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Antarctic Adventure

8 July 2004 | The Hollywood Reporter | See recent The Hollywood Reporter news »

Perfectly timed to cash in on the recent spate of interest in the ill-fated 1914-16 Antarctic expedition led by polar explorer Ernest Shackleton, this large-format documentary of the fascinating tale is a natural for science museums. "Shackleton's Antarctic Adventure" will have no problem translating to its eventual berth on public television as it was co-produced by NOVA/WGBH Boston. Directed by George Butler -- who also made "Endurance", a recent Sundance documentary about the same subject -- the film is necessarily condensed. Those looking for a comprehensive telling of the story should look elsewhere. But the giant-screen format adds immeasurably to conveying the visual starkness of the frigid settings.

As a quick reminder, Shackleton wanted to lead the first expedition to cross Antarctica. Recruiting a 27-man crew despite an advertisement promising "small wages ... bitter cold ... constant danger ... safe return doubtful," he led them and 70 sled dogs on a wooden ship called "Endurance", which eventually was crushed by ice floes. Their rescue was accomplished only when Shackleton and a few of his men made two hazardous journeys. First, they made an 800-mile voyage on rough seas on only a lifeboat. Second, they trekked on foot more than 30 miles of rugged and uncharted terrain.

The most powerful attribute of the film, which is narrated well by Kevin Spacey, is the inclusion of amazing footage that consists of still photos and 35mm film shot by Frank Hurley of the original expedition. (The footage was previously seen in the classic 1919 documentary "South".) The film also includes new footage shot by Butler replicating the original journey. Butler's footage was shot in the actual locations, and it is thankfully free of the cheesiness so normally prevalent in such re-creations. A retracing of Shackleton's steps across the Antarctic tundra by a trio of renowned modern-day mountain climbers demonstrates well the hazards he and his comrades must have faced.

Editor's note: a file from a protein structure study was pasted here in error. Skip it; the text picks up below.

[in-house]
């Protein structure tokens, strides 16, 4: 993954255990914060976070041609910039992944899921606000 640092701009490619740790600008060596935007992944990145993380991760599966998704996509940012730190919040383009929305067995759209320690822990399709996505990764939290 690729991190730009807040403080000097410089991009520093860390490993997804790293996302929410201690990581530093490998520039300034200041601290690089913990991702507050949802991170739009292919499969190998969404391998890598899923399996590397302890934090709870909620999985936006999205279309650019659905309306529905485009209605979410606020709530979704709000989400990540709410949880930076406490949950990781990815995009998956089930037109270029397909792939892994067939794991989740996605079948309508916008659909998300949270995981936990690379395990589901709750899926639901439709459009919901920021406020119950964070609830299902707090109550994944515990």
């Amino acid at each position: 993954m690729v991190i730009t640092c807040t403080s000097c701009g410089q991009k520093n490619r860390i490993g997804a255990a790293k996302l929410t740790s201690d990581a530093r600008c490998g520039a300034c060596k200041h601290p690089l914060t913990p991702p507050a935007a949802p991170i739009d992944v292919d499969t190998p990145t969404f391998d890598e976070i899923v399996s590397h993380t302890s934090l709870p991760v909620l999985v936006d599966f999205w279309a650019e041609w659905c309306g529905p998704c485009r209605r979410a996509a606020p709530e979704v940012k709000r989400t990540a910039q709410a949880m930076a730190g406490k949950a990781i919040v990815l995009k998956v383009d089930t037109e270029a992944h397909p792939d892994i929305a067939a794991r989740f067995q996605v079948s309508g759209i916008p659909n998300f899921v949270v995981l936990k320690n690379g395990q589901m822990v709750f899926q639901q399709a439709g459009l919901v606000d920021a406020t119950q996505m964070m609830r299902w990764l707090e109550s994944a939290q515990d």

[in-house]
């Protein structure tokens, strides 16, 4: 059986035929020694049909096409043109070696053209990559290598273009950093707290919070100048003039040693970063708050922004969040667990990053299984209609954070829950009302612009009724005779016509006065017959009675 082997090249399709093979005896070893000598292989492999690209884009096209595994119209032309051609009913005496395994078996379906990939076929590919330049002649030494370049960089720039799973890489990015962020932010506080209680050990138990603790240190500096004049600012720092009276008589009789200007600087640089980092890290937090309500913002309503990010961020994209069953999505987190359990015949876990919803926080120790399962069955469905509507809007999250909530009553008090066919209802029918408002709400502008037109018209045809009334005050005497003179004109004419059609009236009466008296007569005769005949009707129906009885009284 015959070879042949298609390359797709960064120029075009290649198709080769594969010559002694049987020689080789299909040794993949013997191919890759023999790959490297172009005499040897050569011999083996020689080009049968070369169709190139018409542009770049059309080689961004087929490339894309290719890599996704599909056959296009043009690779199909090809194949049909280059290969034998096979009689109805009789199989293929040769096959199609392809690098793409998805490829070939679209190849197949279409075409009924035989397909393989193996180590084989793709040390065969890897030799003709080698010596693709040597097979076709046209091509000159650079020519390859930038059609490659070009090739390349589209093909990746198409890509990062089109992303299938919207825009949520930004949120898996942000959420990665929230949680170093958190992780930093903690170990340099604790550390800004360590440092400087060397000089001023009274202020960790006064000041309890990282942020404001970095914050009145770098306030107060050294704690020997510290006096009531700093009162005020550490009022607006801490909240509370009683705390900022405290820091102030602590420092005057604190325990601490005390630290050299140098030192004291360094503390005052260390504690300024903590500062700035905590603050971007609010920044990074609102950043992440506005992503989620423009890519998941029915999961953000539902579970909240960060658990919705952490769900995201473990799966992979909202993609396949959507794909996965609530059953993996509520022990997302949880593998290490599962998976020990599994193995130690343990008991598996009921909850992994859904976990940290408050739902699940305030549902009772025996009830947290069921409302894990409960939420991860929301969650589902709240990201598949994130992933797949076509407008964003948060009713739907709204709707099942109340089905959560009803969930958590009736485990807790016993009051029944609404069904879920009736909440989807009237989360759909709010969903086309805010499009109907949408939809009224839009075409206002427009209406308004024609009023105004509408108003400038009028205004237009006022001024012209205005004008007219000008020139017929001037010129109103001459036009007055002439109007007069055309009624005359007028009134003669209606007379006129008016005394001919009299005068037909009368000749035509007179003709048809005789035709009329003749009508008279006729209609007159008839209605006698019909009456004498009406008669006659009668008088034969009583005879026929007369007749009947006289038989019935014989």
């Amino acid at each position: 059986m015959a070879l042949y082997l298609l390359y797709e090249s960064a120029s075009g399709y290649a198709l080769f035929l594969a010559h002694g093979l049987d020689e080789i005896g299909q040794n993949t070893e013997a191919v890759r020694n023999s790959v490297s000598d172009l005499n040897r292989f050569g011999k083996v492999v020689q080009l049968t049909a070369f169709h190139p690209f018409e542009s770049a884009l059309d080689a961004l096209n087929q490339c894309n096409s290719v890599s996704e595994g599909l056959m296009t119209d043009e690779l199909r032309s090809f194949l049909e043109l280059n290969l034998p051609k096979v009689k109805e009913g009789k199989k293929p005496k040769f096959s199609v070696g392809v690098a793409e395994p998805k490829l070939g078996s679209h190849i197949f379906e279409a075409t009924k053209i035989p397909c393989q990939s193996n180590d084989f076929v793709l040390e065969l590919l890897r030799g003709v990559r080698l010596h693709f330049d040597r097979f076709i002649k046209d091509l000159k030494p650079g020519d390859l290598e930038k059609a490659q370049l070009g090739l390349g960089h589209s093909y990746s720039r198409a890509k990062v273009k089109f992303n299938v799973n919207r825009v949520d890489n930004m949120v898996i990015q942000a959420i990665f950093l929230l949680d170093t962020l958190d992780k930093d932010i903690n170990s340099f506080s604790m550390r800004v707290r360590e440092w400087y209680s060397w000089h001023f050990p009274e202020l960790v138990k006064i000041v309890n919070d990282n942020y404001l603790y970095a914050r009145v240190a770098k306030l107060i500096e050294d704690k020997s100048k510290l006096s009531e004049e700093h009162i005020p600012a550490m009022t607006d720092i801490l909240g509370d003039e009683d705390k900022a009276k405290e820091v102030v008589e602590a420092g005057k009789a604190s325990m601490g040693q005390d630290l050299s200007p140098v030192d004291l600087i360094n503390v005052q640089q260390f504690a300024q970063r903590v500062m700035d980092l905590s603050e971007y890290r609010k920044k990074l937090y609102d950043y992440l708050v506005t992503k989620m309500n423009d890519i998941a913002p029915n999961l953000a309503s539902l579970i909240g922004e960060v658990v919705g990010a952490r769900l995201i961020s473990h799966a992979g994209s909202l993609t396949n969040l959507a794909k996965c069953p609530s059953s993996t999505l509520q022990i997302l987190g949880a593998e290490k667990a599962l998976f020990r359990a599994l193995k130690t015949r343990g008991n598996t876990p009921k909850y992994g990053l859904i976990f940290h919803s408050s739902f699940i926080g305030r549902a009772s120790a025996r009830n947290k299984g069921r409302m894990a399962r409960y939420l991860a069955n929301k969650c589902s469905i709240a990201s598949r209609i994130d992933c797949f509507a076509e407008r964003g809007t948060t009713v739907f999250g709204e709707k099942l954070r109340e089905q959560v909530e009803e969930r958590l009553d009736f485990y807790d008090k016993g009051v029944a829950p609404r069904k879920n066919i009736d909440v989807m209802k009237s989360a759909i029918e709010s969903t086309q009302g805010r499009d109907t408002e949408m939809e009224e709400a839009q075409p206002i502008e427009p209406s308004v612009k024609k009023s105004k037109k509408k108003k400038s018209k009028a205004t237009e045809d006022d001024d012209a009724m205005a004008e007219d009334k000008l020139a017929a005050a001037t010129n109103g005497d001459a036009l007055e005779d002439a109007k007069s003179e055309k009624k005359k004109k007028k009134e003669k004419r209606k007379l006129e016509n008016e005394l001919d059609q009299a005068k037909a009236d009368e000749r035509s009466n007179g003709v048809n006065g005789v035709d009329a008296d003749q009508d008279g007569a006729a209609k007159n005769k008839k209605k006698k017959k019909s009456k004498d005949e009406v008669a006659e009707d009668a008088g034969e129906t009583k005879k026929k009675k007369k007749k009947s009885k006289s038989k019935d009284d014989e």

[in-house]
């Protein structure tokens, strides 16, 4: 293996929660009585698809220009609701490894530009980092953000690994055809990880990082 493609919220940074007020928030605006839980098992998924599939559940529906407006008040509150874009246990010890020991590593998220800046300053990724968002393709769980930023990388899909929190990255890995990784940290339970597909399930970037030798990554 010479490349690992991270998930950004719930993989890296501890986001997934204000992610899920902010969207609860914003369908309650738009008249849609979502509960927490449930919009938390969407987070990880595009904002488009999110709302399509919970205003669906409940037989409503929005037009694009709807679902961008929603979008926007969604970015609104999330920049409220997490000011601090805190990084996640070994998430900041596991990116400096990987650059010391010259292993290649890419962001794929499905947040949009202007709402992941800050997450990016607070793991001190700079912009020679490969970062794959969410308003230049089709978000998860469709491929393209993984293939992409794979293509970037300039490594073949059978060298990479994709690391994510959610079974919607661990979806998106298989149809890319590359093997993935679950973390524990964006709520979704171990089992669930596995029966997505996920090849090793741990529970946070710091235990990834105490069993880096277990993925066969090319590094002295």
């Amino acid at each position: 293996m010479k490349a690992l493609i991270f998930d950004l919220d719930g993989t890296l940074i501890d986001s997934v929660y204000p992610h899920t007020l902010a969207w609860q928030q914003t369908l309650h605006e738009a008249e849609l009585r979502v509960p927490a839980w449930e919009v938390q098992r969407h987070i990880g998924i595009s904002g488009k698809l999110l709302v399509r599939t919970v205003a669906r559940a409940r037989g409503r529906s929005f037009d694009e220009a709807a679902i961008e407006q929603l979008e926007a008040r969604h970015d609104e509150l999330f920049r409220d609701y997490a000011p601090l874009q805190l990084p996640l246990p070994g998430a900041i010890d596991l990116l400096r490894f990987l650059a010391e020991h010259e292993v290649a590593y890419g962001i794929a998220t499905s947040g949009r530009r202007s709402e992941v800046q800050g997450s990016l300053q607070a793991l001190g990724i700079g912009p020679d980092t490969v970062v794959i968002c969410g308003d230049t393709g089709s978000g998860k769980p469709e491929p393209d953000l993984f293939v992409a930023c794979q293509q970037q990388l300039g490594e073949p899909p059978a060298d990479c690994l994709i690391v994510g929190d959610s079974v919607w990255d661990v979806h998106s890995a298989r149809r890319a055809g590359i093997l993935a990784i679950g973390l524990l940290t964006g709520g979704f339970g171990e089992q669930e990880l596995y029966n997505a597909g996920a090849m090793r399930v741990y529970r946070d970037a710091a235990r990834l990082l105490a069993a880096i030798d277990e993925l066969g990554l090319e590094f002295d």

WGBH Enterprises and Giant Screen Films

Director: George Butler

Screenwriters: Moses Richards, Crystal V. Spijer

Producers: Susanne Simpson, Scott Swofford, George Butler

Co-producer: Louise Rosen

Executive producer: Susanne Simpson

Director of photography: Reed Smoot

Additional photography: David Douglas

Music: Sam Cardon

Narrator: Kevin Spacey

Color and black & white/stereo

Running time -- 40 minutes

No MPAA rating


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2004 | 2001

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